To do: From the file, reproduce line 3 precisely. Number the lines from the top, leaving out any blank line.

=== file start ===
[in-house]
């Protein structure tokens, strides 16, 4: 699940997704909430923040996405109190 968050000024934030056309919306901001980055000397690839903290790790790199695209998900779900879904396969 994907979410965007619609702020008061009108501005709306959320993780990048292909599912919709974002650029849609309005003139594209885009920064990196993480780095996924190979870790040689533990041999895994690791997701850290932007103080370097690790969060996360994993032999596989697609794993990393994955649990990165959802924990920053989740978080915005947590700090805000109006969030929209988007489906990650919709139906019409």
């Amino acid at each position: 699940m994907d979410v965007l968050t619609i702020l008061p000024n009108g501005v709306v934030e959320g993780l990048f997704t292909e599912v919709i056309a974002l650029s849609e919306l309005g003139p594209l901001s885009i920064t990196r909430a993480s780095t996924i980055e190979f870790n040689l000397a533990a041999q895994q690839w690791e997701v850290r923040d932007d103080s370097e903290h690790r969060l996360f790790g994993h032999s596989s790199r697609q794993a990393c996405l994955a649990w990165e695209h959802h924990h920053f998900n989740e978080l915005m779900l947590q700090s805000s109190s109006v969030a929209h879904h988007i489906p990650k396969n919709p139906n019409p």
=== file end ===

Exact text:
């Amino acid at each position: 699940m994907d979410v965007l968050t619609i702020l008061p000024n009108g501005v709306v934030e959320g993780l990048f997704t292909e599912v919709i056309a974002l650029s849609e919306l309005g003139p594209l901001s885009i920064t990196r909430a993480s780095t996924i980055e190979f870790n040689l000397a533990a041999q895994q690839w690791e997701v850290r923040d932007d103080s370097e903290h690790r969060l996360f790790g994993h032999s596989s790199r697609q794993a990393c996405l994955a649990w990165e695209h959802h924990h920053f998900n989740e978080l915005m779900l947590q700090s805000s109190s109006v969030a929209h879904h988007i489906p990650k396969n919709p139906n019409p």